It's not yet known how UDS occurs in dogs, but it's believed to also be connected to the autoimmune response. Other potential, but not yet proven, causes include infections, metabolic disease, tumors and trauma or injury to the eye. [...]
Cuts and scrapes are a fact of life, for humans and animals. Yet they're a significant danger if your dog has Von Willebrand's disease, a condition similar to human hemophilia, in which blood cannot clot properly. Because of this, any injury, even a minor one, will cause the dog to bleed profusely. Without treatment, dogs can easily bleed to death following surgery or from what would normally be considered minor wounds.
Von Willebrand's Disease is an inherited disorder. Affected dogs are missing a specific element in their blood that helps the platelets to form clots. It's a substance that helps stabilize one of the blood's clotting elements, known as Factor VIII, which is vital to the clotting process. The missing substance is known as Von Willebrand's factor, after the Finnish physician who discovered and researched the condition in the 1920s. [...]
One of the more heartbreaking genetic diseases found in the canine world is a condition known alternatively as chondrodysplasia, achondroplasia or chondrodystrophy. Characterized by crippling deformities and abnormally shaped limbs, the disease causes the cartilage cushioning the joints to become deformed and the bones attached to that cartilage to grow abnormally.
The condition is transmitted through a recessive gene. When two carriers of this recessive gene are bred, the resulting animals frequently are born with the disease. Chondrodysplasia also typically occurs in connection with other serious medical problems, including deafness, dwarfism and abnormally shortened life spans. It has a wide range of severity. For example, in dogs whose front legs are affected, the dog may appear nearly normal, or else have front legs that are only slightly bowed. In extreme cases, however, the animal will be crippled due to severely deformed limbs. [...]
Groups of related diseases are often combined into one category, for medical classification purposes. That's the case with polyneuropathy - an umbrella term that describes a group of disorders which affect multiple nerves. These diseases can strike any combination of nerves, and may be either inherited or developed later in the dog's life (acquired).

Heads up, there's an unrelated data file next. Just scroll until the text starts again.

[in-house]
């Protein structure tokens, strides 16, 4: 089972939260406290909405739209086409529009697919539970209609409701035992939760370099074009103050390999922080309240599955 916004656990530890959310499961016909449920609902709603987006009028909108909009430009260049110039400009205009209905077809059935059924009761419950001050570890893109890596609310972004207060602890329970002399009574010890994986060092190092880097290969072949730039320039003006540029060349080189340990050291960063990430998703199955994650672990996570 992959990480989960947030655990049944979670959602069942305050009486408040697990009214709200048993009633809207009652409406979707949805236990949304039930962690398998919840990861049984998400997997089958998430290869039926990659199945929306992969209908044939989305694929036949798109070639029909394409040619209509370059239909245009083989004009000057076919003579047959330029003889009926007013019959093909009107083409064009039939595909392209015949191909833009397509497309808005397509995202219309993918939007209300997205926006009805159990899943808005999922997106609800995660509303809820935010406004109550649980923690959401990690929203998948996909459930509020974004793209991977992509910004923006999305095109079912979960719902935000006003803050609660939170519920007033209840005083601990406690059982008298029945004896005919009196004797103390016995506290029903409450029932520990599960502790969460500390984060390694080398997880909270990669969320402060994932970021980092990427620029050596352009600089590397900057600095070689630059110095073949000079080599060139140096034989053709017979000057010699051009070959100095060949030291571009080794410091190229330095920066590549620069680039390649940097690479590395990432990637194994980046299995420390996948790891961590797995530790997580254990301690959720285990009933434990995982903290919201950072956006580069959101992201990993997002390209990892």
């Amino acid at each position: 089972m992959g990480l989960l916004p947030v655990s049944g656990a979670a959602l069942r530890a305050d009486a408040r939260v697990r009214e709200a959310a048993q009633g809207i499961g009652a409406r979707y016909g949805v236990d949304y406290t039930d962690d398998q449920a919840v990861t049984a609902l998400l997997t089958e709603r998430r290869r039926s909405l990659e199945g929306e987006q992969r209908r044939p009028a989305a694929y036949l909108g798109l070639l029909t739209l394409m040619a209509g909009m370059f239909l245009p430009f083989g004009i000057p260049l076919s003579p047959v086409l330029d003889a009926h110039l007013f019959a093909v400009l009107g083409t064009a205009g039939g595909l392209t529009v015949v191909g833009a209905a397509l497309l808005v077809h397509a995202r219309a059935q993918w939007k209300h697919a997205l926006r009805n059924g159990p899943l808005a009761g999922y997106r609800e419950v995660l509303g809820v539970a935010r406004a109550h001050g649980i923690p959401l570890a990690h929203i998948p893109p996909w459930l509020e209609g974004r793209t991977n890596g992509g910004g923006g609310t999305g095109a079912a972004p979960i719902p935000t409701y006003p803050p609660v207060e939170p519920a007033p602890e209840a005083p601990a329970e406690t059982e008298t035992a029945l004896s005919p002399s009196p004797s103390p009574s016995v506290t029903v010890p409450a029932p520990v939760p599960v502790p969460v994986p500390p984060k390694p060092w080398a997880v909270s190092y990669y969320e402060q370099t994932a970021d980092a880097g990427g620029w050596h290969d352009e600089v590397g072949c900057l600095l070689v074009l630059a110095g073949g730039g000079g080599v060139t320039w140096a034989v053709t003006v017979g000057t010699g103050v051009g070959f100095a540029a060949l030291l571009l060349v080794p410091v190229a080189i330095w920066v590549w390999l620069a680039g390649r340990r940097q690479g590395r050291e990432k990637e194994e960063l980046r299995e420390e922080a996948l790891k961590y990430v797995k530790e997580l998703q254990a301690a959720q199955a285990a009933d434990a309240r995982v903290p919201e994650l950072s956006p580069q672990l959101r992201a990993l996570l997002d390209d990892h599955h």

Polyneuropathy affects the peripheral nerves. These nerves are found outside of the brain and spinal cord, which together comprise the central nervous system. The term "neuropathy" simply means that some part of the peripheral nervous system isn't functioning properly. [...]
Aging takes it toll on everyone, animals as well as humans. Among the hardest hit are the joints, especially the articular cartilage inside those joints, which normally provides a smooth, low-friction buffer between the bones. A variety of causes, including age, can cause this cartilage to break down or develop fissures, resulting in severe pain, inflammation, and lameness.
Although degenerative joint disease (and the resulting arthritis) is generally considered a problem of older canines, it's appearing in more and more younger large-breed dogs as well. Selective breeding has resulted in the altering of bone structure in several breeds, especially larger dogs such as German Shepherds, Great Danes and Mastiffs. In these animals, many are now born with a defect that prevents the development of normal cartilage, leading to permanent early lameness in the shoulders, knees, and ankles. [...]
Humans have their tennis elbow, but they don't have a corner on the market. Dogs also are prone to an inherited disease called elbow dysplasia.. Both elbows are normally affected, but the condition also can affect just one limb.
Elbow dysplasia describes a type of damage within the elbow joint, often resulting in severe arthritis. Some dogs will display only a slight limp or an otherwise abnormal gait; others will end up virtually crippled by the pain. Dogs in the early stages of the disorder often hold their elbows outward or stand with their feet rotated outward. Or, they may shuffle their feet excessively and flip their front feet outward as they walk. Some are notable only by the dog spending an inordinate amount of time sitting or lying down, keeping weight off of its feet. [...]
Humans don't have a monopoly on heart disease - our furry friends also are susceptible to a wide range of cardiovascular conditions. Smaller breed dogs, in particular, are more likely to develop heart disease, including heart "murmurs."
Heart murmurs occur when the animal's heart function has deteriorated, creating an abnormal blood flow within the heart's chambers. The condition may be congenital, meaning the animal was born with the problem, or else it can develop as the result of disease and aging. Some conditions aren't very serious; others will progress rapidly, causing congestive heart failure and death. [...]